# Meromorphic functions on a Riemann surface as quotient of polynomials

Consider a compact Riemann surface $$C$$ embedded in a projective plane with coordinates $$[x:y:z]$$.
Is it possible to write any meromorphic function $$f\in M(C)$$ as a fraction $$f=\frac{P(x,y,z)}{Q(x,y,z)}$$ with $$P,Q$$ homogeneous polynomials of the same degree having no common zero on $$C$$?
Of course $$Q(x,y,z)$$ will have zeroes on $$C$$ since a (non constant) meromorphic function on $$C$$ can not be holomorphic everywhere, but I'm asking whether at such zeroes $$P$$ will be non-zero.
I am pretty sure that Riemann-Roch guarantees that the answer is yes provided the common degree of $$P$$ and $$Q$$ is large enough, but I'd be grateful for a clean write-up.

• How many zeros does a homogeneous polynomial of degree $d$ have on $zy^2=x^3+xz^2$ ? Then note that $x/z$ has only two zeros and two poles Feb 13, 2022 at 13:02
• Avoid this kind of unfriendly behavior. Bezout's theorem says that $P$ has $3\deg(P)$ zeros on the smooth projective curve $zy^2=x^3+xz^2$. So any meromorphic function not having 3n zeros and poles doesn't have any chance to be of the form you asked. Feb 19, 2022 at 18:34
• Every meromorphic function is a quotient of two homogeneous polynomials but not all are such that $P,Q$ have no common zero which is your question. Once again $P$ has $3\deg(P)$ zeros so if $P,Q$ have no common zeros (and $\deg(P)=\deg(Q)$ then $P/Q$ is a meromorphic function with $3\deg(P)$ zeros and $3\deg(P)$ poles. Feb 20, 2022 at 22:38
• I gave one in the first comment, $x/z$ on the degree 3 smooth complex projective curve (elliptic curve) $zy^2=x^3+xz^2$. It is a quotient of two homogeneous polynomials but they'll always have a common zero (here at $[0:1:0]$). I don't think that Nicolas Hemelsoet noticed the "no common zero" point. Feb 20, 2022 at 23:42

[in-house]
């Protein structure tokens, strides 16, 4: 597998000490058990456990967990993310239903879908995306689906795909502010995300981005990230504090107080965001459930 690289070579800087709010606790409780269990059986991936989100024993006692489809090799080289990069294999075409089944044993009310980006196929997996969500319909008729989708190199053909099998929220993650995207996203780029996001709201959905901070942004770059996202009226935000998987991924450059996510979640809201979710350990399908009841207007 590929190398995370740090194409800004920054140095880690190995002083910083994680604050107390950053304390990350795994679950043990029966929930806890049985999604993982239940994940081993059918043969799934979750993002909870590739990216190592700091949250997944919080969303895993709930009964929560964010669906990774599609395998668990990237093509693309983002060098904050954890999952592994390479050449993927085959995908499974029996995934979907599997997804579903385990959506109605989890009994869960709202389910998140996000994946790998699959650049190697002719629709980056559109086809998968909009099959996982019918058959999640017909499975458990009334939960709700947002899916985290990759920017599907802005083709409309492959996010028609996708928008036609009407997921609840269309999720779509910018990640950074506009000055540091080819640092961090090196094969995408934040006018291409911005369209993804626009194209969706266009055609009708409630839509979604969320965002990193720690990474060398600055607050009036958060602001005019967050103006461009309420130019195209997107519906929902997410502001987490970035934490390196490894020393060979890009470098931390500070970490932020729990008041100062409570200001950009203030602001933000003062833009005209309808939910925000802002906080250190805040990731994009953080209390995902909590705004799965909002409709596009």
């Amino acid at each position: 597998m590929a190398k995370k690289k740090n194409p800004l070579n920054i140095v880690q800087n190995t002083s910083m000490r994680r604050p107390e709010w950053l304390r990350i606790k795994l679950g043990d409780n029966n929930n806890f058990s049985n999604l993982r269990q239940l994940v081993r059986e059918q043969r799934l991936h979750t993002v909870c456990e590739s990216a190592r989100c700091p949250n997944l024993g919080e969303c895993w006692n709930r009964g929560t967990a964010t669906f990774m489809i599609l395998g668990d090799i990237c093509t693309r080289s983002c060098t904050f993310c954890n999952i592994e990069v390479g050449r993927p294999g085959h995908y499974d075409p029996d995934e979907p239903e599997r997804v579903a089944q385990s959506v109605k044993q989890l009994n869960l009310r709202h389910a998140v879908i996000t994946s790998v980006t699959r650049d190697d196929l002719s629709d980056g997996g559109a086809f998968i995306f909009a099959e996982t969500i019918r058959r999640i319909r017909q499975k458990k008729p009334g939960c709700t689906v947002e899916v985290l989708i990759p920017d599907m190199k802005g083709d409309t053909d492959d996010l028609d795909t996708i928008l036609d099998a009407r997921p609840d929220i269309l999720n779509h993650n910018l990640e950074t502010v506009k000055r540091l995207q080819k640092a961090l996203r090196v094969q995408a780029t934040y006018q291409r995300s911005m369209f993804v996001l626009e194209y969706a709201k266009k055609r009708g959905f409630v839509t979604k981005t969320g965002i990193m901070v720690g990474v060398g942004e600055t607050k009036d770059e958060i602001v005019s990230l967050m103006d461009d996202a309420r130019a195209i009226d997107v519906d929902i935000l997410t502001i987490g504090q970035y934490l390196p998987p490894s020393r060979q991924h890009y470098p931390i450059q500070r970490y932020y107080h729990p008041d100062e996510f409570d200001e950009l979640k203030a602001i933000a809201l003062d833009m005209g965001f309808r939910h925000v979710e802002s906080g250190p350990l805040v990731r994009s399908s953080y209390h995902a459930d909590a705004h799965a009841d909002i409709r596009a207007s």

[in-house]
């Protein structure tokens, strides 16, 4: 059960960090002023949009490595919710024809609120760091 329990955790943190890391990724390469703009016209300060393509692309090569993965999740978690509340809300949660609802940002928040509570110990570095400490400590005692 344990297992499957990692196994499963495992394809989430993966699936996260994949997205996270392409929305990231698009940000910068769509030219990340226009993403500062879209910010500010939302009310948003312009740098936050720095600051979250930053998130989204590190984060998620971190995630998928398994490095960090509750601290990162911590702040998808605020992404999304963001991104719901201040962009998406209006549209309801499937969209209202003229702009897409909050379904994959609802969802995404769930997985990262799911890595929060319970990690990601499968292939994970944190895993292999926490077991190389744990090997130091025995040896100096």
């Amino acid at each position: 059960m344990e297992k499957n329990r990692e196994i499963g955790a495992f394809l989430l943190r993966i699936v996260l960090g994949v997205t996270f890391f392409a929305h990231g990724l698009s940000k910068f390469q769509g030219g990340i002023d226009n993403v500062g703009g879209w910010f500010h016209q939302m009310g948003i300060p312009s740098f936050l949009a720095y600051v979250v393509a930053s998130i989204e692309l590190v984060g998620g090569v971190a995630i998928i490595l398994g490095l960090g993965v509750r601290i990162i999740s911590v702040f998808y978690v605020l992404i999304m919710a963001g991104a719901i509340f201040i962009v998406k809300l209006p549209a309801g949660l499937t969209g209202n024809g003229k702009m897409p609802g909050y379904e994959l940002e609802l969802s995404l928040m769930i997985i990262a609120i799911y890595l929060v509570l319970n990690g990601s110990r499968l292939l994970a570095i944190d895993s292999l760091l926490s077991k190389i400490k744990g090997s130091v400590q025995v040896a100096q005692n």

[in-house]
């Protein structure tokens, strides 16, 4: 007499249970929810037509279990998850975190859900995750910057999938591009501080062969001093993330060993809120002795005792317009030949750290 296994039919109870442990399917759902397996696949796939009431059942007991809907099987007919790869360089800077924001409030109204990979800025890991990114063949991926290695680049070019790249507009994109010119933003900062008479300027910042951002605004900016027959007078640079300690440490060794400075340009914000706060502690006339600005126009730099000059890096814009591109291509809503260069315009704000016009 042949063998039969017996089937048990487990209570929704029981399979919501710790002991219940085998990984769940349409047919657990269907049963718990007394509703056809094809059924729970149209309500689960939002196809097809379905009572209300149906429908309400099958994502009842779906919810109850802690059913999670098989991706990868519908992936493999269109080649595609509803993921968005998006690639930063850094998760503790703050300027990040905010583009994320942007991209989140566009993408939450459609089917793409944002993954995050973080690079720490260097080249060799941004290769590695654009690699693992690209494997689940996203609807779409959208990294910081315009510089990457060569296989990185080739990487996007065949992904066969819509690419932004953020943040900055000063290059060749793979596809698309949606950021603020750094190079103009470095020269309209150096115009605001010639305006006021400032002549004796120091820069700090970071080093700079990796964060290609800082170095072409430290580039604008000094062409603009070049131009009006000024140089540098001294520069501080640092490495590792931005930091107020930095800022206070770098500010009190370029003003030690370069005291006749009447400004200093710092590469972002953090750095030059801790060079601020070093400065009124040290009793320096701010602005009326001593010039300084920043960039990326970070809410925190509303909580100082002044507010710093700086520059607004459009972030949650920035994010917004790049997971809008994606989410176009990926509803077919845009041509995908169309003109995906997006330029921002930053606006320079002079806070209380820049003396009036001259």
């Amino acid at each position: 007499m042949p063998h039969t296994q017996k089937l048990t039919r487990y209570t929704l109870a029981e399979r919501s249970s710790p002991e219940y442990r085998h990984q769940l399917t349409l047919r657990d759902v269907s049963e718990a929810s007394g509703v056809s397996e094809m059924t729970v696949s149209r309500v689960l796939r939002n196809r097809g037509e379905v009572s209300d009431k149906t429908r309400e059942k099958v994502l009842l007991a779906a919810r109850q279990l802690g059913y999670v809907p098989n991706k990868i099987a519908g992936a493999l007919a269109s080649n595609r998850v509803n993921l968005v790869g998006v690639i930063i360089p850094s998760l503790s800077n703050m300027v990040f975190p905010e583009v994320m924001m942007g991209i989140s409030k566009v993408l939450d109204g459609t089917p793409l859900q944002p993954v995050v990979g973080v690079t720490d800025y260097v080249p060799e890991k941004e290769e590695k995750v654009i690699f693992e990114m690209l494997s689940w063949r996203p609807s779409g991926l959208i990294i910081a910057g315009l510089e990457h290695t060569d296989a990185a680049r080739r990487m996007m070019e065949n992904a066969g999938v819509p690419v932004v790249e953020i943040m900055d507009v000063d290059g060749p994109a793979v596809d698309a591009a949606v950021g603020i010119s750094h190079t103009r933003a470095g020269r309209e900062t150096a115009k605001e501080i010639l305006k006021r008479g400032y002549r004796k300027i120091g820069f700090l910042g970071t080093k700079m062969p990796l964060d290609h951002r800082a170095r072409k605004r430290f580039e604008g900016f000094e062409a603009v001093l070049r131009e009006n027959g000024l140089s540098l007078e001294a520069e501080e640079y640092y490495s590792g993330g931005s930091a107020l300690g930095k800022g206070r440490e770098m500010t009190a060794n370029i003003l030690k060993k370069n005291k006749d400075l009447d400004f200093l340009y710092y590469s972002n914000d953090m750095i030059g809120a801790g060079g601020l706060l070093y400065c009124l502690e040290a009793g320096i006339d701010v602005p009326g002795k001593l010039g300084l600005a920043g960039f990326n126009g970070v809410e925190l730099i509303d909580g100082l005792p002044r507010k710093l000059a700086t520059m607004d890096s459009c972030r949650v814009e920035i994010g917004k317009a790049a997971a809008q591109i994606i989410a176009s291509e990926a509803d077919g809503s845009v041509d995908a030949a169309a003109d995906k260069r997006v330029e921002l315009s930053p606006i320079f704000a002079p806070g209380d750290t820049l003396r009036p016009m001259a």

Often no, by Bezout's theorem.

Let $$E:zy^2=x^3+z^3\subset \Bbb{P^2(C)}$$

• For an homogeneous polynomial $$f\in \Bbb{C}[x,y,z]$$ of degree $$d$$ its zeros on $$E$$ are well defined, to define their multiplicities: take $$w\in \{x,y,z\}$$ not vanishing at $$P$$ and look at the order at $$P$$ of the zero of the meromorphic function $$f/w^d$$.

• $$x$$ has 3 simple zeros at $$[0:1:1],[0:-1:1],[0:1:0]$$

• $$x^d$$ has $$3d$$ zeros

• $$f/x^d$$ is a meromorphic function, with the same number of zeros and poles, so $$f$$ must have $$3d$$ zeros.

• The meromorphic function $$x/z$$ has two simple zeros at $$[0:1:1],[0:-1:1]$$ and a double pole at $$[0:1:0]$$.

It can't be that $$x/z=f/g$$ with $$f,g$$ homogeneous of same degree $$d$$ and with no common zero, as $$f/g$$ would have $$3d$$ zeros and poles whereas $$x/z$$ has $$2$$ zeros and poles.

• Congratulations on this perfect answer, which I of course "accept" (in the technical sense of this site: green check mark!) and upvote. Thanks a lot. Feb 22, 2022 at 10:38